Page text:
As most people know, the FMLA protects employees who need to take leave from work either for their own medical condition or to care for others. Under the statute, employers are required to keep the employee’s position (or a comparable one) available for them when they return from leave. However, the FMLA does not protect every situation, so it is important to understand the eligibility requirements. A common issue that arises in FMLA cases is alleged discrimination based on the care of a family member.
What is family care or caregiver discrimination?
Caregiver or family care discrimination refers to a situation where an employee’s responsibility to care for family members results in adverse employment actions being taken against that employee for their absences from work to provide that care. One of the most common examples of this type of employment problem is a mother caring for a sick child. These issues are also common with those who care for a sick parent or spouse with a disability. Caregiver or family care discrimination can be any adverse action taken against an employee simply because of their caregiving responsibilities.
How common are these types of cases?
According to some reports, the number of discrimination cases being brought against employers for family care discrimination has increased by nearly 300% in the last ten years. The Equal Employment Opportunity Commission recently published reports showing that in at least 70% of households in the United States that include children, all of the adults in the household are in the workforce. This easily explains why the number of family care discrimination cases has increased so drastically. It is obvious that one of the parents in the household, inevitably, will need to miss work to care for their child.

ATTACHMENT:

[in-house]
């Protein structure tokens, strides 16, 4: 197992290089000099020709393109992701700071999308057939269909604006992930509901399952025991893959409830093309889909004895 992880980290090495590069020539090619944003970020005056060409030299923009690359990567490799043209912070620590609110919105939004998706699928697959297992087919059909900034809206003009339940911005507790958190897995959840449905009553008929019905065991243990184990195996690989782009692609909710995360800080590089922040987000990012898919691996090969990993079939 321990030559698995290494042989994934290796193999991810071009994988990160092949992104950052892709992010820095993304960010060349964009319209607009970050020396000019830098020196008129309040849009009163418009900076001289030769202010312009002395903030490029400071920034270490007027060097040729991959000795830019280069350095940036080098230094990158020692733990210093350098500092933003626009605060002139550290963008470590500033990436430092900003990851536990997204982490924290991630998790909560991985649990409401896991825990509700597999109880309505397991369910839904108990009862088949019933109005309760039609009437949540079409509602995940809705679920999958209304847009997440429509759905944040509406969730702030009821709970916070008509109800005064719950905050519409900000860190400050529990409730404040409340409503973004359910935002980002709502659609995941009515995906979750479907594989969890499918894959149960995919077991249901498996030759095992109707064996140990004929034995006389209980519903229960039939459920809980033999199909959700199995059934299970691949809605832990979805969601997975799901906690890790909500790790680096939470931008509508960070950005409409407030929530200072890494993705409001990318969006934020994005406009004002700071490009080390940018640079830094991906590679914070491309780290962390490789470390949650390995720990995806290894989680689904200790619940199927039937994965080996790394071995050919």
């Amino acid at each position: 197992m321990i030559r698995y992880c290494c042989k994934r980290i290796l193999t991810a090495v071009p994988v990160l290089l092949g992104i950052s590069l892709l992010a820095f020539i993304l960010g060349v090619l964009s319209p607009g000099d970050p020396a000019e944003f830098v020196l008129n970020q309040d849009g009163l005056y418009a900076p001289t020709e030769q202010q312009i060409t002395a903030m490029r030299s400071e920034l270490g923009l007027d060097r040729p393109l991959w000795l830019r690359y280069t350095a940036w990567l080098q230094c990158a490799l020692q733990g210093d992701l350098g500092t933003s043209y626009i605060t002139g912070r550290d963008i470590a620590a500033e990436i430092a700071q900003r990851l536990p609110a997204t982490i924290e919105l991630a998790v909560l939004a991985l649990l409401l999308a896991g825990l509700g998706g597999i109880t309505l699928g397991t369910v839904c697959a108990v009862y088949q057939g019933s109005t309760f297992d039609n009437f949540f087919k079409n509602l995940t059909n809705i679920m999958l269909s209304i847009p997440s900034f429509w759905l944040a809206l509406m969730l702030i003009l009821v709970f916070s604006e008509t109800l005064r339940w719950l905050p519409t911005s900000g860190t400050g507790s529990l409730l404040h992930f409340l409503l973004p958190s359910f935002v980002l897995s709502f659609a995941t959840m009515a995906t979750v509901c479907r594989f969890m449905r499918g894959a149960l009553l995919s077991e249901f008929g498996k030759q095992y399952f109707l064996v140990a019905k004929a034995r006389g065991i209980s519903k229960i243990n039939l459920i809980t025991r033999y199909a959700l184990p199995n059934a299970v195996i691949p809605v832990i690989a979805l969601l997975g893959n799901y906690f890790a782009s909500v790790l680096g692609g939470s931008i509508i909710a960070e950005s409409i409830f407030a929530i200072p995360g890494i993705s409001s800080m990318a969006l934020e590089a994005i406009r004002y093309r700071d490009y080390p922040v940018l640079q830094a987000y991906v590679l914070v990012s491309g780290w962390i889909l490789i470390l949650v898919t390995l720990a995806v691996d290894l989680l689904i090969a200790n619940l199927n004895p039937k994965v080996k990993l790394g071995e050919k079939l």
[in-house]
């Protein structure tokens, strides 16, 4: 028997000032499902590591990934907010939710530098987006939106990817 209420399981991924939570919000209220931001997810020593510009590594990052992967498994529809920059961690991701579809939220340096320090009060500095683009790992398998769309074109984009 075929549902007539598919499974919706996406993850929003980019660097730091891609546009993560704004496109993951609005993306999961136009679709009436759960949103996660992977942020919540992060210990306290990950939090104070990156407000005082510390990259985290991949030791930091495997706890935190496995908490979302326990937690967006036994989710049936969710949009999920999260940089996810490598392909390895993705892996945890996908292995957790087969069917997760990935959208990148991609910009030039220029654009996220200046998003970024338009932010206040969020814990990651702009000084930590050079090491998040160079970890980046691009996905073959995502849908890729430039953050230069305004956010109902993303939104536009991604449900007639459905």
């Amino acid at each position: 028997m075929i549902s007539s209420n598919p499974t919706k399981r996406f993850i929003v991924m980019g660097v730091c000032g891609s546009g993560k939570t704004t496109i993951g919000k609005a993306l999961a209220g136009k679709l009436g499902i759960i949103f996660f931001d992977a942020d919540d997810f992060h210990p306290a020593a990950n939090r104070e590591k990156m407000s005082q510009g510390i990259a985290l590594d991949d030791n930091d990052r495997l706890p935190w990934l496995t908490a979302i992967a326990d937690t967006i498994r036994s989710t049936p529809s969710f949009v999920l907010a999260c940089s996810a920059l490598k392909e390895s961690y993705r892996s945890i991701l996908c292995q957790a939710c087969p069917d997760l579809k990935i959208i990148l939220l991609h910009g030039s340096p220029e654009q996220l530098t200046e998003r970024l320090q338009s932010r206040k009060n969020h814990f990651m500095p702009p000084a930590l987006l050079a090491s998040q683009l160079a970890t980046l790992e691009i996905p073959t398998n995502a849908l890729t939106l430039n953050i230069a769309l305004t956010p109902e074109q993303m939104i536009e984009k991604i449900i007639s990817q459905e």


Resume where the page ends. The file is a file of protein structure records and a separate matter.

Common examples of caregiver discrimination
Whether intentional or not, employers often discriminate against employees because of their family responsibilities. For example, an employee may request to miss work in order to take a parent to a doctor’s appointment but is denied. Another employee may occasionally miss work to stay home and care for a sick child, then be subjected to adverse treatment because of the absence. But what can these employees do if this situation occurs in the workplace?
How to hold employers accountable for caregiver discrimination
Regrettably, caregiver discrimination is not specifically addressed by the Civil Rights Act, which provides most of the employee protections from discrimination in the workplace. However, depending on the situation, a claim for this type of discrimination could be based on sex discrimination or discrimination against an employee for his or her association with someone with a disability under the ADA. Statistics show that a great number of these types of cases involve mothers who need to take time off to care for a child. If you have questions, discuss your situation with an experienced employment discrimination attorney to see if you have a case.
If you feel you have been the victim of discrimination or retaliation, or if you have any questions regarding your employment rights, please contact Wrady & Michel, LLC, either online or by calling us at (205) 265-1880.